Birds of Prey Experience
I have always been dubious of so called wildlife experiences. In my experience they never live up to their billing. So I did not have very high expectations for the birds of prey experience with Feathers and Fur.
Among the experiences offered by Feathers and Fur is a photography session with a selection of birds of prey. It sounded great on their website; a small group of six, freedom to move around for the best shot and even direct the falconer to get the shot you want. The group size is limited to six so there is little chance of someone getting in the way. I thought it worth giving it a try
The three of us arrived to find that the other three photographers booked on had cancelled. After the mandatory health and safety talk we headed to the field where the birds would be flown. Care had been taken to make the area photographer friendly with stumps and trees as props and one edge of the field had been planted up and a screen fence built to hide the car park.
Sadie the falconer and owner explained which birds she would be flying and what they would be able to do. Among the birds we would see were the Barn Owl, Great Grey Owl, Common Buzzard, Tawny Owl, European Eagle Owl and the Peregrine Falcon.
The first bird out was the Barn Owl. This light coloured owl with a very distinctive face and plumage is a photographer’s dream. He was perched on a tree stump and then in the fork of a tree. Having lenses poked in his face did not seem to worry him at all. We also had a chance to get him in flight. Sadie had him fly from the tree repeatedly so we could get a good shot which was far more difficult than I thought but having the chance to repeat the shot helped.
The next bird was the comical looking Great Grey Owl. Bright yellow eyes set in a face of grey feathers just asked to be photographed in close up. We spent some time taking portrait shots of this bird with a delightful face.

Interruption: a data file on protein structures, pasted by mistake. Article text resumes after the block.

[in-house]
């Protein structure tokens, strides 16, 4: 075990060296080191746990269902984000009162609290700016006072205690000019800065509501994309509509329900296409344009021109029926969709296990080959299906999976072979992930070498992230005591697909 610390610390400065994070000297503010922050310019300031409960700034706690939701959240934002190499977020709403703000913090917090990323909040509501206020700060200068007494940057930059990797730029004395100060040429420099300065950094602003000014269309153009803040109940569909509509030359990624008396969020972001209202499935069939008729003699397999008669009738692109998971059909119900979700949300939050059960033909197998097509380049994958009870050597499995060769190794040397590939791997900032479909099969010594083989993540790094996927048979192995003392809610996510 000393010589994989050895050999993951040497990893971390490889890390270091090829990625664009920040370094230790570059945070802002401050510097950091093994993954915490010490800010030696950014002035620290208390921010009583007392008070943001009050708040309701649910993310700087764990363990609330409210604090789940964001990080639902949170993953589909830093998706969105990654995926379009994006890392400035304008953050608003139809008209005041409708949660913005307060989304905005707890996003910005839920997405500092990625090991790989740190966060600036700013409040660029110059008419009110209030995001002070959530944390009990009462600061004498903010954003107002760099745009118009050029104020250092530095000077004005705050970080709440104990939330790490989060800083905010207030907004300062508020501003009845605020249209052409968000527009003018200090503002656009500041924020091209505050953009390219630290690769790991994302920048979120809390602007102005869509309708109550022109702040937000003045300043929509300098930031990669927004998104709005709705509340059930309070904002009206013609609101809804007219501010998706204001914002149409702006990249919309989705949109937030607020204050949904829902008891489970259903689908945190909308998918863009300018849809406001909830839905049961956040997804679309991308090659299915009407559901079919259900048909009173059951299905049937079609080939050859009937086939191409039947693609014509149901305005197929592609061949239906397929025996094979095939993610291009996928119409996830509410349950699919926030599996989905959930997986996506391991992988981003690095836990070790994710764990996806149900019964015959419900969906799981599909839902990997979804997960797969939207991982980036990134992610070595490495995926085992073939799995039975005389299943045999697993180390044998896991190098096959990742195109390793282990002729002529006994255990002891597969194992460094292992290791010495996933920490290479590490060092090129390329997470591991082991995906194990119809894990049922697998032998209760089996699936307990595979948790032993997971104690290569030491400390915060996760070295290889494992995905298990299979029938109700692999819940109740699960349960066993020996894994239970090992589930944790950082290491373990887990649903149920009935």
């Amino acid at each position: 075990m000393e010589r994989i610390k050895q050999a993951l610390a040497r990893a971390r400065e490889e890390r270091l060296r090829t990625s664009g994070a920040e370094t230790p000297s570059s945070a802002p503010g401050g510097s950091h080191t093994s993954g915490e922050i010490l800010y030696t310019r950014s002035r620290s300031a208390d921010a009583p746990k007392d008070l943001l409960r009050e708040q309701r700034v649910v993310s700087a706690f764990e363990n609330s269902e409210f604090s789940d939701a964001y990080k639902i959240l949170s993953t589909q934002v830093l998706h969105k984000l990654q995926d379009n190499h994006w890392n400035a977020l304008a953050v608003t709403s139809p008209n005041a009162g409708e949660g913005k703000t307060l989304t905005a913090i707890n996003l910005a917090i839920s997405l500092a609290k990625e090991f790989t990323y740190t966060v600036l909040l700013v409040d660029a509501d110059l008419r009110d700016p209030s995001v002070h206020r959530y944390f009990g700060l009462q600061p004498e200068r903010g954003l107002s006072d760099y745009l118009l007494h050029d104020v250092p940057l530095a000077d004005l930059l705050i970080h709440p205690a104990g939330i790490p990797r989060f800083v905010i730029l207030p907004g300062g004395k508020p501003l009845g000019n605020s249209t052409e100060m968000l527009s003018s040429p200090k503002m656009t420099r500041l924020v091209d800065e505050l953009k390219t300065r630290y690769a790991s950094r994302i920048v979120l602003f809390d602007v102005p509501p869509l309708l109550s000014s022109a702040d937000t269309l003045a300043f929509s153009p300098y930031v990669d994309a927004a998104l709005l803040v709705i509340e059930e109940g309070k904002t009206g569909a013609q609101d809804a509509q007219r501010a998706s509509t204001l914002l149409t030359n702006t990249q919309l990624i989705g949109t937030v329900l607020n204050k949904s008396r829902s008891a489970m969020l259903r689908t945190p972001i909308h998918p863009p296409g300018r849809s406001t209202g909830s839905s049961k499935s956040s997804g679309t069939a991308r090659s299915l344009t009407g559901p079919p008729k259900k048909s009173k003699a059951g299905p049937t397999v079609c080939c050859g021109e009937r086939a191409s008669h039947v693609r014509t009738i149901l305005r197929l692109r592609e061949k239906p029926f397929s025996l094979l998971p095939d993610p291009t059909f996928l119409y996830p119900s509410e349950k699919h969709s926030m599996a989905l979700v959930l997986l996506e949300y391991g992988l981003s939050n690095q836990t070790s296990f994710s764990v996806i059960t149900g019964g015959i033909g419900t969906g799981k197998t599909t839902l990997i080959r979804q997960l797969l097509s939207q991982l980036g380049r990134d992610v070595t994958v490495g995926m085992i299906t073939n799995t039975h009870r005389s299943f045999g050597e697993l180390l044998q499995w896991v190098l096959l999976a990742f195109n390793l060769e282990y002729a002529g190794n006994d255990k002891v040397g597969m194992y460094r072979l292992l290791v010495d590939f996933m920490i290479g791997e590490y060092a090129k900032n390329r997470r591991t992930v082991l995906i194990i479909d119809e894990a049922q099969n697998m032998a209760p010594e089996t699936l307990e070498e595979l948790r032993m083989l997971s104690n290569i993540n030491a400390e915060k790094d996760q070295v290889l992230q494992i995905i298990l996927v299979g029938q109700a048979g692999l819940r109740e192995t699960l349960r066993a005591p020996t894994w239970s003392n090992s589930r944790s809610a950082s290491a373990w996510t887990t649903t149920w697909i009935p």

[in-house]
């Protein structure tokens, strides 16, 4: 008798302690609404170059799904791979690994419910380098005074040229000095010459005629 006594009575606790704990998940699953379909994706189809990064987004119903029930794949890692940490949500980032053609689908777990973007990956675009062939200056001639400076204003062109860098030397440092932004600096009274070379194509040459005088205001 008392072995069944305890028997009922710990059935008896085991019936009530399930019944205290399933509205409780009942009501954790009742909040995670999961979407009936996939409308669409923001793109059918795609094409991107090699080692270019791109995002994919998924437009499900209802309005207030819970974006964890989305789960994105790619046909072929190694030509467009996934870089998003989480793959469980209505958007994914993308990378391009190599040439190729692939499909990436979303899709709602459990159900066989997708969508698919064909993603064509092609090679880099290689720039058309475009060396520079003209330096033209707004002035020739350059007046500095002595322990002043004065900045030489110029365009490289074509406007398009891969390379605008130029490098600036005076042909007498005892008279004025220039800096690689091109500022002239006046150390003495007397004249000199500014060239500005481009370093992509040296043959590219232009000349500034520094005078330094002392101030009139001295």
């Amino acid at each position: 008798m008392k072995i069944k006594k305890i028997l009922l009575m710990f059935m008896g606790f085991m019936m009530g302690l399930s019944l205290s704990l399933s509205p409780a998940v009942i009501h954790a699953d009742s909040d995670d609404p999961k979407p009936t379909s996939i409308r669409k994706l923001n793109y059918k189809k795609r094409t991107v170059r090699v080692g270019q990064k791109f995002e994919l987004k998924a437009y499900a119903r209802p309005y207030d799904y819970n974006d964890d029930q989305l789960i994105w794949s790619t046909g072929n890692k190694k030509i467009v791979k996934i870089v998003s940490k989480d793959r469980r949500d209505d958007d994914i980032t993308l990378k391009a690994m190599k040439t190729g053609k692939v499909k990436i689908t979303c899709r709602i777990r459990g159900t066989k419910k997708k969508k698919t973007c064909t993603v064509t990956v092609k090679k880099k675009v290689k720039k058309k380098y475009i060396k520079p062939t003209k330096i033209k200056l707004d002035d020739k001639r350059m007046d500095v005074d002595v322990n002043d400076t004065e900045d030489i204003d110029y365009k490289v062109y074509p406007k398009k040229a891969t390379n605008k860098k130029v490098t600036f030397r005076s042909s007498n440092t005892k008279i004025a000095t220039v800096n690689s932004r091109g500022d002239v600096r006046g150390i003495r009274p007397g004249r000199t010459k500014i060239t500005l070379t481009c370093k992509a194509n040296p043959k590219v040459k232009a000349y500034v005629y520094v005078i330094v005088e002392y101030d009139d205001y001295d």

The Common Buzzard was next and, Sadie informed us, this bird would be flying a fair bit. It was helpful in positioning ourselves to know that the bird would land flying into the wind. We positioned ourselves and got some great shots of the buzzard, wings and talons outstretched.
The Tawny Owl was the smallest of the bunch and was great for portrait shots. Sadie placed him in a hollow log. This gave us some great natural looking shots of the bird in its natural setting. All the time we were taking photographs we learnt more about the birds and their habits.
From the smallest to the largest the next bird was the European Eagle Owl. This bird has a 2m wingspan so, to help us know what lens and where to place ourselves, Sadie stood there with her arms held wide. Prepared and ready we were able to get some dramatic shots of this great bird and its massive wingspan.
The final bird, we were warned, would be very difficult to capture in flight. The Peregrine Falcon is the fastest bird on the planet and can reach 180mph in a dive. Following the falcon at that speed was very difficult but Sadie’s knowledge of how it approaches helped. Even so the best shots of the Peregrine were when it was feeding on the ground and when perched on the falconer’s glove.
The whole birds of prey experience was fantastic. The session is relaxed and there is plenty of time to work out the best angles, to try different settings and backgrounds. I had gone with the intention of taking some close-ups and getting shots of birds flying. I achieved both with out the need to direct the falconer such was her knowledge of what photographers wanted.
The Photography Session at Feathers and Fur surpassed my expectations and more than lived up to its claims. At £50 for two hours the photography sessions are certainly good value for money. You can find all the details at www.feathersandfur.co.uk
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